ITHACA, N.Y. — At the Ithaca Common Council meeting Wednesday night, city officials will determine the fate of an off-the-grid swimming and hiking area accessible through the affectionately named Ezra’s Tunnel.
Following the deaths of two people in six years in the area, Cornell University and city officials moved a possible resolution forward that would fence off the area to the public. The resolution made it out of the Planning & Economic Development Committee Nov. 16 with a 3-1 vote. If it is passed by Common Council, two steel fences will go up in an attempt to block the area.
First Ward Alderman Cynthia Brock said at the time, “I understand that we want to protect individuals, absolutely…(But) how much are we going to dumb down our environment when people take risks, when people don’t follow instructions, when people don’t listen to (or) look at the signs that are right in front of them, or receive the information that they’re given. And is it our job as a municipality to create bumpers and barriers around everything that could possibly result in an injury?”
Of course not.
The government should not be in the business of strong arming people into using common sense, but it should be in the business of informing the public of the dangers of gorge swimming and enforcing existing laws. Frankly, the City of Ithaca, local police agencies, and Cornell University do an efficient job at the latter.
Signage is posted in swimming areas informing people of the dangers of swimming in the gorges. Incoming Cornell University students are informed of the dangers of gorge swimming. Online campaigns and videos have been released about the issue. And police officers or deputies regularly clear out swimmers from the gorge areas, reminding people that it’s illegal to swim there and doing ticketing stings.
The hard work pays off.
According to the Centers for Disease Control, nationally from 1999-2010, the average annual drowning death rate for males was 2.2 per 100,000 population. For women, it was 0.7 per 100,000 people.
Tompkins County is home to nearly 105,000 people year round, with an increase of 29,000 students when classes at Cornell and Ithaca College are in session.
The data for drowning deaths in local gorges, however, is far below national average.
There have been two drowning deaths in the Ezra’s Tunnel area in the past six years. At least one of those deaths involved a person who did not know how to swim.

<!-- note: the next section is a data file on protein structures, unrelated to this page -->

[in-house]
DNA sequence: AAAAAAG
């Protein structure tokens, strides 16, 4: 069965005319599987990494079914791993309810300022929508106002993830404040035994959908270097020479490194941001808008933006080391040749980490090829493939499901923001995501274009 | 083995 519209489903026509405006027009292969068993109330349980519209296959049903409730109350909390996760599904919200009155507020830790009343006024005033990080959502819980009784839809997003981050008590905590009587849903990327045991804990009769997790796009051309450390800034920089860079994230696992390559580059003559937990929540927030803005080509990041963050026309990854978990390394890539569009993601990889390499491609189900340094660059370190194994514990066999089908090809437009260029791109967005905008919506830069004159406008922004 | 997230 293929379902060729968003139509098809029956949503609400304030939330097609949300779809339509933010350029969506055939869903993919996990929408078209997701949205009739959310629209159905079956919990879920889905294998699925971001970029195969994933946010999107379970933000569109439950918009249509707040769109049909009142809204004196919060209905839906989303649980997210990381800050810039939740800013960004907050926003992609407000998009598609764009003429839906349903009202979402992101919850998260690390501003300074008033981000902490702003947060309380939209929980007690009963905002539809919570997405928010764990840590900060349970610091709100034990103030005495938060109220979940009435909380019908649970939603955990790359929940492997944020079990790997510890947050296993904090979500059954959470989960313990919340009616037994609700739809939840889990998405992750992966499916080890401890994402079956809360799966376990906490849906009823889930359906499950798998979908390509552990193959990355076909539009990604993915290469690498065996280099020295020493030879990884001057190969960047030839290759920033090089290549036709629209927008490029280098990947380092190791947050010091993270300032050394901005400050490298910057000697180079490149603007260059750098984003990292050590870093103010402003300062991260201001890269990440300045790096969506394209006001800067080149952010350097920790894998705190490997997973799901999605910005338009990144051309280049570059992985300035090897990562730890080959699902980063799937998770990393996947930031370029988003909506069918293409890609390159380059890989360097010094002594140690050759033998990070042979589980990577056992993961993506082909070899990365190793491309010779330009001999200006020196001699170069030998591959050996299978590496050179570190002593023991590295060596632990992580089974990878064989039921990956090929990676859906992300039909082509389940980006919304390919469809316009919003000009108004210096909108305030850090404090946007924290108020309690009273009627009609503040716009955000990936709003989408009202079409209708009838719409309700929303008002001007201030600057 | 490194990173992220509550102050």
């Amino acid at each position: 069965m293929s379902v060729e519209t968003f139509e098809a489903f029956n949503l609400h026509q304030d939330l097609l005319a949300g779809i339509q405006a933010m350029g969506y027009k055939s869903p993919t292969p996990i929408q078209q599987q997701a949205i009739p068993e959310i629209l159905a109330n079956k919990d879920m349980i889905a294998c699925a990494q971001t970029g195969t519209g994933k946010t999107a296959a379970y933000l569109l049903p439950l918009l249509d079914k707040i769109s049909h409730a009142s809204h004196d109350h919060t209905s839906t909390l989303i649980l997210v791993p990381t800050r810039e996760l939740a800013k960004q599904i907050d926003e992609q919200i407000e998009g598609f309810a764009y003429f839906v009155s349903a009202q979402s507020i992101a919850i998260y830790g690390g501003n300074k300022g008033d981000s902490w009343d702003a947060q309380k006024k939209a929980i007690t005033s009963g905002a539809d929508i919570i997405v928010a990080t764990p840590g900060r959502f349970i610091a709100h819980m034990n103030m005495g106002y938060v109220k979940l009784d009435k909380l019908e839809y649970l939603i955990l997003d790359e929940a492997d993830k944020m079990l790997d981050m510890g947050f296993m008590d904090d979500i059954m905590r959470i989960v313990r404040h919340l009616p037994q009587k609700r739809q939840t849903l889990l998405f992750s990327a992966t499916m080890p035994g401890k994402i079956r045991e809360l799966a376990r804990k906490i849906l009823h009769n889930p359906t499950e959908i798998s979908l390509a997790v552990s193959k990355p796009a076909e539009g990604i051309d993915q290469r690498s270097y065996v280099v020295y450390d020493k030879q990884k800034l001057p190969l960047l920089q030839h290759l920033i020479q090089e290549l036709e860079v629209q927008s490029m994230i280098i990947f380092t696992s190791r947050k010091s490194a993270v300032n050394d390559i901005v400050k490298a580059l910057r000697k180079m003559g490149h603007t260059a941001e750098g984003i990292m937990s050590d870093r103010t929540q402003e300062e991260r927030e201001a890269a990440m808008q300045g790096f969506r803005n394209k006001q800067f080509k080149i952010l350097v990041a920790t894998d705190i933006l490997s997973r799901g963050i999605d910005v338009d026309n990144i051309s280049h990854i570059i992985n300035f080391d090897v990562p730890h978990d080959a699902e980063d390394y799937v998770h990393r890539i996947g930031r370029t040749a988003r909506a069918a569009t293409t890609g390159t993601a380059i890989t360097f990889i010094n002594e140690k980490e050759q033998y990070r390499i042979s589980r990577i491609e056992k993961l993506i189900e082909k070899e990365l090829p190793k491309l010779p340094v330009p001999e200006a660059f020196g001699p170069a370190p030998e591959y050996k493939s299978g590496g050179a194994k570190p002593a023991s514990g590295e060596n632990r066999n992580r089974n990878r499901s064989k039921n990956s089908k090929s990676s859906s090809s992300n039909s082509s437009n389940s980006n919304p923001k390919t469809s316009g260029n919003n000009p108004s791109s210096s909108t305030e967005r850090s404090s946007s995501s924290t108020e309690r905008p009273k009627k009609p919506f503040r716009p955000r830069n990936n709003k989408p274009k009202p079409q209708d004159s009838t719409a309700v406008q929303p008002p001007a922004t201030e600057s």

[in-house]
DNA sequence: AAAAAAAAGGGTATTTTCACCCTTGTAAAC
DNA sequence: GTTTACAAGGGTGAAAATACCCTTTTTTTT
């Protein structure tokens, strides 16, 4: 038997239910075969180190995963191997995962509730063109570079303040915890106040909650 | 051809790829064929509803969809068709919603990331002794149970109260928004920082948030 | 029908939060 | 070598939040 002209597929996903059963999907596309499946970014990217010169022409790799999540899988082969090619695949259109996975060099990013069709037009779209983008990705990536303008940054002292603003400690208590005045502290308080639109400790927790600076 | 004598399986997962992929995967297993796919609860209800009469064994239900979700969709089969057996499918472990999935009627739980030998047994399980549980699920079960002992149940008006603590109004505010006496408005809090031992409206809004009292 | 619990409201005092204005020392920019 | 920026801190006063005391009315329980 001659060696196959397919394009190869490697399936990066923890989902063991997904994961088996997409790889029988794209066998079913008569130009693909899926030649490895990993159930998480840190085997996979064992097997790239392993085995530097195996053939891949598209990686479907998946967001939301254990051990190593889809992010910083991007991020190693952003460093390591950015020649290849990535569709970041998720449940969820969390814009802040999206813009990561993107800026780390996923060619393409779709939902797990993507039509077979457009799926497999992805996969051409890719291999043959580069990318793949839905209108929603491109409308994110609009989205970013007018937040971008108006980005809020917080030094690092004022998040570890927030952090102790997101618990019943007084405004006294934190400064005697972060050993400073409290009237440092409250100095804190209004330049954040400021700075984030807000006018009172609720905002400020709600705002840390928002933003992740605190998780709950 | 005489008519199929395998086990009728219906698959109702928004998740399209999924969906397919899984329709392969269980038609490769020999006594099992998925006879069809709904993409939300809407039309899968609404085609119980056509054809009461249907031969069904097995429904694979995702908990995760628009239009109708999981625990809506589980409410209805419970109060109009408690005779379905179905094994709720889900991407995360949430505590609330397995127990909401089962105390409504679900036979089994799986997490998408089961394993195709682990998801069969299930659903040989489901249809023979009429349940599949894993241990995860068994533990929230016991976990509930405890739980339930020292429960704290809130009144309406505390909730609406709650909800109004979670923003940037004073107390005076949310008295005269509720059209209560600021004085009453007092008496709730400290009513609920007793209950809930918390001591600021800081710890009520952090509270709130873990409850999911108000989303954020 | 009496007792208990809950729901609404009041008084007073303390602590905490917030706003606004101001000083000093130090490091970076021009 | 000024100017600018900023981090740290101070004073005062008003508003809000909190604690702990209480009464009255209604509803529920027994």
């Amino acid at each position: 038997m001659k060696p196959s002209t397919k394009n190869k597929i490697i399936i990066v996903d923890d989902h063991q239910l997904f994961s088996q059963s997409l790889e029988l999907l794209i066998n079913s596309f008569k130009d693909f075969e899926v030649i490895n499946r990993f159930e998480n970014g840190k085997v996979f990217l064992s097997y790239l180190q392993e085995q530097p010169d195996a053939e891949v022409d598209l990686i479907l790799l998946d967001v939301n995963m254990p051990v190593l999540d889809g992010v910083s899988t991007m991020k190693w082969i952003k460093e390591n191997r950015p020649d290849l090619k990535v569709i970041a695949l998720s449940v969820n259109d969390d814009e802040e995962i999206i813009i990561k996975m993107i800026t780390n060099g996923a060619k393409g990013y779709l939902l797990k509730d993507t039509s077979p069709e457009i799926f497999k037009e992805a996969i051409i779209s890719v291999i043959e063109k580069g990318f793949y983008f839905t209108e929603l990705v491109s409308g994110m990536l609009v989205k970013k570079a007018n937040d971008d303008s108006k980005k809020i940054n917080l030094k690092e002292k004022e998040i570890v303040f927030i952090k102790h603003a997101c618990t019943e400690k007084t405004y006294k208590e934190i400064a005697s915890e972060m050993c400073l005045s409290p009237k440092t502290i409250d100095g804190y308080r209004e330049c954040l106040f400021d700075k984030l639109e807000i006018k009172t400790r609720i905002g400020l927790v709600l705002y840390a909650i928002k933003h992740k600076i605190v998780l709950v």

Yet to hear city and Cornell University officials discuss the issue, one would think there was an epidemic of fatal or serious injuries happening near the tunnel.
That’s just not the case, and many people who have presented information about Ezra’s Tunnel have hyperbolized the issue.
For instance, Todd Bittner, director of natural areas for Cornell Botanic Gardens, repeatedly told city officials during the committee meeting that first responders “cannot” access the area. This is untrue.
Teenagers clad in bikinis and flipflops manage the short “climb” — less than 10 feet — onto the path to the tunnel. It’s unfair and incorrect to insinuate that police officers and firefighters can’t figure out how to get down there.
In fact, The Ithaca Voice published an article of IPD officers casually clearing swimmers out of the area in 2015. There was no struggle for accessibility by anyone.
Bittner also says that every year, about 4,000 incoming freshmen are warned of the dangers of gorge swimming. Yet he says it’s not fair to assume that all of the students fully grasp the idea of what those dangers are.
But that goes back to Brock’s point: how many warnings should officials be responsible for giving people before they exercise personal responsibility?
To block off the natural area accessible through Ezra’s Tunnel would essentially be an effort by the city to attempt to enforce a trait in people that is unenforceable: common sense.
The City of Ithaca should not pass a resolution based on hyperbolic anecdotes and data that does not support claims that the fencing will somehow prevent accidents from happening.
The proposed resolution will be voted upon Wednesday Dec.6 at 6 p.m. at City Hall, located at 108 E. Green St. As always, there will be a public comment period at the beginning of the meeting.